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Case Number: 2:23-cv-00004
Judge: James P. Jones
Court: United States District Court for the Western District of Virginia (Wise County)
Plaintiff's Attorney: Anthony Collins
Defendant's Attorney: Bill Stallard
Description: Big Stone Gap, Virginia personal Injury lawyer represented Plaintiff who sued Defendant on a premises liability negligence theory.
"This case was filed in the Wise County Circuit Court, CL23-53, and was removed to federal court by Walmart.
Premises liability law in Virginia is based on the concept of duty of care. This means that property owners have a duty to keep their property safe for visitors. If a property owner fails to uphold this duty of care, and someone is injured as a result, the property owner may be held liable for the injuries.
There are three main categories of people who can sue under premises liability law in Virginia:
Licensees: Licensees are people who are invited onto the property for their own benefit. For example, a customer in a store is a licensee.
Trespassers: Trespassers are people who are on the property without the permission of the property owner. For example, someone who sneaks onto a property is a trespasser.
Invitees: Invitees are people who are invited onto the property for the benefit of the property owner. For example, a delivery person is an invitee.
The duty of care owed to each of these categories of people is different. The property owner owes the highest duty of care to invitees. This means that the property owner must take all reasonable steps to keep the property safe for invitees. The property owner owes a lower duty of care to licensees. This means that the property owner must only take reasonable steps to keep the property safe for licensees. The property owner owes the lowest duty of care to trespassers. This means that the property owner only has to take steps to keep trespassers from being injured if they are likely to be injured.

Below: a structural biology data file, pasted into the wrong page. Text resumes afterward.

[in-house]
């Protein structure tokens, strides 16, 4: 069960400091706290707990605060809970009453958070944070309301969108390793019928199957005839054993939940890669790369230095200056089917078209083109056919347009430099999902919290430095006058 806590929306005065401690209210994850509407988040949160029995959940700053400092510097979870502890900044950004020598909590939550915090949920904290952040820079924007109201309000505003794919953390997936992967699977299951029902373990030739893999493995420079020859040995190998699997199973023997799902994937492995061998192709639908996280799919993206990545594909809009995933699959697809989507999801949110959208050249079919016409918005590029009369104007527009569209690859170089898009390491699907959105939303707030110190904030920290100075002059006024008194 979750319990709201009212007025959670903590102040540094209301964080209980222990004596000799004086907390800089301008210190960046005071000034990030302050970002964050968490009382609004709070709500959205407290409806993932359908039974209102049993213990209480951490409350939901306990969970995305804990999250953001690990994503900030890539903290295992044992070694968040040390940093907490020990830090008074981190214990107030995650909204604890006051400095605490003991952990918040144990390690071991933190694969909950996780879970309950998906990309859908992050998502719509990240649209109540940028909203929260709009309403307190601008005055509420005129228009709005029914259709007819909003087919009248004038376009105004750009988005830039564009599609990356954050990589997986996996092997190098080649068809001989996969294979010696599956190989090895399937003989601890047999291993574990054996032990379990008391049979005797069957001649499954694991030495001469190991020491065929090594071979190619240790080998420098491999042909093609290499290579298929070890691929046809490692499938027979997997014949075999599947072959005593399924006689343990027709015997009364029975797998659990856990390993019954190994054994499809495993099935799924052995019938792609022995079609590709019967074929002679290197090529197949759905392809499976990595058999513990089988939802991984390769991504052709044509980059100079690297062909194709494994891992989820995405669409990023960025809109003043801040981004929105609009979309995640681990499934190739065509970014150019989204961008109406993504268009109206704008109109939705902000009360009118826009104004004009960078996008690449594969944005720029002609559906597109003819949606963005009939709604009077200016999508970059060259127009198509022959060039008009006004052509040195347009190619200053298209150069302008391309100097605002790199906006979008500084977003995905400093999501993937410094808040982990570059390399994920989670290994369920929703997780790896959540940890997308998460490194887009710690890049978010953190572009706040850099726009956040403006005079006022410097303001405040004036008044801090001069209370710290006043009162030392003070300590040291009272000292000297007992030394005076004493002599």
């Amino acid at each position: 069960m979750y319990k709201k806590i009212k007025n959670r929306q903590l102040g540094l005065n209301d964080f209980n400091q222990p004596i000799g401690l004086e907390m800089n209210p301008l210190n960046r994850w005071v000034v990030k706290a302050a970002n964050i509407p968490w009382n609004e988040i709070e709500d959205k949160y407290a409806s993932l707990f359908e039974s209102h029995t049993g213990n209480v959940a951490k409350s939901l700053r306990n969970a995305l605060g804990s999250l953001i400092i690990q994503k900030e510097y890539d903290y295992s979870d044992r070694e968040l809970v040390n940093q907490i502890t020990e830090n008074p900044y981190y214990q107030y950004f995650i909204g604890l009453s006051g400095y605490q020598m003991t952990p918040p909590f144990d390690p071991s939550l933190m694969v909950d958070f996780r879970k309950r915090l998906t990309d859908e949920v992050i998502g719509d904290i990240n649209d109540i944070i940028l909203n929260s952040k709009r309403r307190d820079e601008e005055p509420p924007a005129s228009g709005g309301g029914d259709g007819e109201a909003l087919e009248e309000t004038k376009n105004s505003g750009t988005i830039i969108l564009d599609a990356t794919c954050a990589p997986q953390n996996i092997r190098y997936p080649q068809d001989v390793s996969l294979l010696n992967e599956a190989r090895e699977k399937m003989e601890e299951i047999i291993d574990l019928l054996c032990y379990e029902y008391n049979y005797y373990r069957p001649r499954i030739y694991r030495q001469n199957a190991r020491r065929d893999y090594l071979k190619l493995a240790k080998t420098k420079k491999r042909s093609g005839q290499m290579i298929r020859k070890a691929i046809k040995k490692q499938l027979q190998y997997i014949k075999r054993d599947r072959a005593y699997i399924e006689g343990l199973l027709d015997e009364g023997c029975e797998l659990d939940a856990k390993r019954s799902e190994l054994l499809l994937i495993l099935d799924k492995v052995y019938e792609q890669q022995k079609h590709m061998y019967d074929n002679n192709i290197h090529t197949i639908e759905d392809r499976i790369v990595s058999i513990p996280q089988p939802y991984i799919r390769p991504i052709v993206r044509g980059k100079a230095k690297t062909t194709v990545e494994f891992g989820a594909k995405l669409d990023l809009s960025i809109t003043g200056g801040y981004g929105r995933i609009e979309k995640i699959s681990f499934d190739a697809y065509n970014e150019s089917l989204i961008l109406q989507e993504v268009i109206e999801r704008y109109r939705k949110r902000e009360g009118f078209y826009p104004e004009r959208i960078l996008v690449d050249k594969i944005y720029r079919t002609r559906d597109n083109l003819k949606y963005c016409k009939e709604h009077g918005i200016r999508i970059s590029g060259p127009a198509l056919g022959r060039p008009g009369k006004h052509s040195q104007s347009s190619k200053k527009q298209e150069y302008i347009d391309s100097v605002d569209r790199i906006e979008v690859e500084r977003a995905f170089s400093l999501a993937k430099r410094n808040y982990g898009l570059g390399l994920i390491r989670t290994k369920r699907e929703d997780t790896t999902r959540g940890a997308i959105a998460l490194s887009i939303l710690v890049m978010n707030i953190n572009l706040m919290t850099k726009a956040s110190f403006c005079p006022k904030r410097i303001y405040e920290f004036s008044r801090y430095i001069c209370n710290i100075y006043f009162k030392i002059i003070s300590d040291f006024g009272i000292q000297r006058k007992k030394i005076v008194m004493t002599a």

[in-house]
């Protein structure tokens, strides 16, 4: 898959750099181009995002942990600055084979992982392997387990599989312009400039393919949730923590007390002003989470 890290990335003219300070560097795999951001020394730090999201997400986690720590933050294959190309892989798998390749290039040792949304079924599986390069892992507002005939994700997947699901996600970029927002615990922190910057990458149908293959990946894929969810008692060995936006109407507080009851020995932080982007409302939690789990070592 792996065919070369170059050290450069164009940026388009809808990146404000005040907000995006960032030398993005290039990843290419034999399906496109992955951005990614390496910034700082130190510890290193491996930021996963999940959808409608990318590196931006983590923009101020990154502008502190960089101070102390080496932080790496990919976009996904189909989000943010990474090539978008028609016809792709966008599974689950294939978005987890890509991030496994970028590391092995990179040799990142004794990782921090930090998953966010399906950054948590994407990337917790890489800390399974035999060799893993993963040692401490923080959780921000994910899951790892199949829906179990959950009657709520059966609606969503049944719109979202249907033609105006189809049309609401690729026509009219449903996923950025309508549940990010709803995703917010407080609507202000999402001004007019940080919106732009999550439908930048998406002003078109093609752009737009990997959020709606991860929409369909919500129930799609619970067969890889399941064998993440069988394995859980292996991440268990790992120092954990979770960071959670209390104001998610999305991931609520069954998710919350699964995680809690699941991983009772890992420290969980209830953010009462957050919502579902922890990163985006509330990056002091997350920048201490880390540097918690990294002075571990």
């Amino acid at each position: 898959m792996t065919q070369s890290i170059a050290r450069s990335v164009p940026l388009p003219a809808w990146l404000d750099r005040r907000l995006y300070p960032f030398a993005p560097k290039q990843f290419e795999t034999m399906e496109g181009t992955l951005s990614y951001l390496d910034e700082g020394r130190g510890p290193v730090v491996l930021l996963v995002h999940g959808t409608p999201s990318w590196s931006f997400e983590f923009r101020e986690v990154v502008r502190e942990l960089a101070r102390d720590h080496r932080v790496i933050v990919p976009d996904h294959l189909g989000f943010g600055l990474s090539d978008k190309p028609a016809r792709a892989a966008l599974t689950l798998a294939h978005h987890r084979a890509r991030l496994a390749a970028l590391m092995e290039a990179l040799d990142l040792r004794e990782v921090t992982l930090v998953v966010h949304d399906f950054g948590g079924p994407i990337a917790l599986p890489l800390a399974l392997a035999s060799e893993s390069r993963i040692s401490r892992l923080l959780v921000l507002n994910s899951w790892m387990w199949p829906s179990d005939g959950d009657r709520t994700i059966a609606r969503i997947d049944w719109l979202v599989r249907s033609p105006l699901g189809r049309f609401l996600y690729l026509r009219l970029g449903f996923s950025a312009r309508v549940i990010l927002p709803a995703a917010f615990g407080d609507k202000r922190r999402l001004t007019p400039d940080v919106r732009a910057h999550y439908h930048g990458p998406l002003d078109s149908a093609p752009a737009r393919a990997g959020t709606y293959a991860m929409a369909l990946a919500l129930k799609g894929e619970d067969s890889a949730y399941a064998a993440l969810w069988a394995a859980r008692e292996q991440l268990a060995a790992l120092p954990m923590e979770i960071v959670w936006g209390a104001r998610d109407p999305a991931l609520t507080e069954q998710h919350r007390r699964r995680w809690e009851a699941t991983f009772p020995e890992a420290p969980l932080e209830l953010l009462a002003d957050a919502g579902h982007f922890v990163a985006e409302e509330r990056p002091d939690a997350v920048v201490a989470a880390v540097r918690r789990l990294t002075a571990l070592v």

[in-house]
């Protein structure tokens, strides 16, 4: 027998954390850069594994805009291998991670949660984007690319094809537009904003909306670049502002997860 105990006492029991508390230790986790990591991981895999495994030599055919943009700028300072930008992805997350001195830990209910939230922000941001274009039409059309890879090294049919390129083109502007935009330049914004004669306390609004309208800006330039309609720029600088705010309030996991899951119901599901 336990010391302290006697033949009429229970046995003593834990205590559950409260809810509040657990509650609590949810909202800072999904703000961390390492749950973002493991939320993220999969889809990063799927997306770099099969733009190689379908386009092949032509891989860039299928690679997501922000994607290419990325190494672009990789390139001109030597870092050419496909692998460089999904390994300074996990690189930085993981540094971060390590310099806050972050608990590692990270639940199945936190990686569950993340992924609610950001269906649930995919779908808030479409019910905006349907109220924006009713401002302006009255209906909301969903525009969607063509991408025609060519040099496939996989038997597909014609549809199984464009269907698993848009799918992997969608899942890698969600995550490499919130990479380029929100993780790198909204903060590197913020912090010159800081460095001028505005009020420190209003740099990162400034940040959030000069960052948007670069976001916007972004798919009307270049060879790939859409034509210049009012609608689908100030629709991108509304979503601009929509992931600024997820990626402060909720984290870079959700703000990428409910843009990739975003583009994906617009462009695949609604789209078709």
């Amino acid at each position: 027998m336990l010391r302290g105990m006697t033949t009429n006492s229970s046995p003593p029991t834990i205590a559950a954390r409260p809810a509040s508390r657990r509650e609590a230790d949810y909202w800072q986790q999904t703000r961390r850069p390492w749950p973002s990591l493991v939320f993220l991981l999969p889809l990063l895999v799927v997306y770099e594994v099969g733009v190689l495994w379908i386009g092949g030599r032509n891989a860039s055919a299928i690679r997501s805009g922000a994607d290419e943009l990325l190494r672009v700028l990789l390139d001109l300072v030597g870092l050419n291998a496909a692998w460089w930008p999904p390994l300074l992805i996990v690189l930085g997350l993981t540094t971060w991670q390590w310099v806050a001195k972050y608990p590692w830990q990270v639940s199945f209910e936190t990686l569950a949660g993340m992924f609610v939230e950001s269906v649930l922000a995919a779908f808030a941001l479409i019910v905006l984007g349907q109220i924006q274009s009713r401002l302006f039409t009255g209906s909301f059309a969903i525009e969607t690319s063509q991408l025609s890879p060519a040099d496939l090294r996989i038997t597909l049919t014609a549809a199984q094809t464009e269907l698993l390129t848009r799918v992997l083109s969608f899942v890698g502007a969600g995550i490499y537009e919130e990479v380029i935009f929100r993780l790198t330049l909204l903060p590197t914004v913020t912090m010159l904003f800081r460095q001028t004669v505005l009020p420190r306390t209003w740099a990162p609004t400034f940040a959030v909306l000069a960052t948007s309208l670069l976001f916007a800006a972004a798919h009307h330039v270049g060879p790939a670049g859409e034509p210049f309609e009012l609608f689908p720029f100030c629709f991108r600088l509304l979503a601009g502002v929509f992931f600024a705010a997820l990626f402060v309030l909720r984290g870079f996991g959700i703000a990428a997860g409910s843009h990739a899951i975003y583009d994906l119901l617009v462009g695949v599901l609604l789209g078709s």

If you have been injured on someone else's property in Virginia, you may be able to file a premises liability lawsuit. To win a premises liability lawsuit, you must prove that the property owner breached their duty of care, that the breach of duty caused your injuries, and that you suffered damages as a result of your injuries.
If you are considering filing a premises liability lawsuit, it is important to speak with an experienced attorney. An attorney can help you understand your legal rights and options and can represent you in court if necessary.
Here are some additional things to keep in mind about Virginia premises liability law:
Virginia follows the modified comparative negligence rule, which means that your recovery of damages will be reduced in proportion to your fault. For example, if you are found to be 20% at fault for your injury, your damages will be reduced by 20%.
Virginia also has a statute of limitations for premises liability lawsuits. This means that you have a certain amount of time to file a lawsuit after you are injured. The statute of limitations for premises liability lawsuits in Virginia is two years.
If you have been injured on someone else's property in Virginia, it is important to seek legal advice as soon as possible. An experienced attorney can help you understand your legal rights and options and can represent you in court if necessary."
Outcome: 08/03/2023 18 NOTICE OF CANCELLATION (Cancel Court Reporter) Jury Trial set for 10/3/23 and 10/4/23 at 9:00 a.m. in Abingdon, VA before Senior Judge James P. Jones. (flc)
08/03/2023 19 ORDER CLOSING CASE WITH Prejudice. Signed by Senior Judge James P. Jones on 8/3/2023. (flc)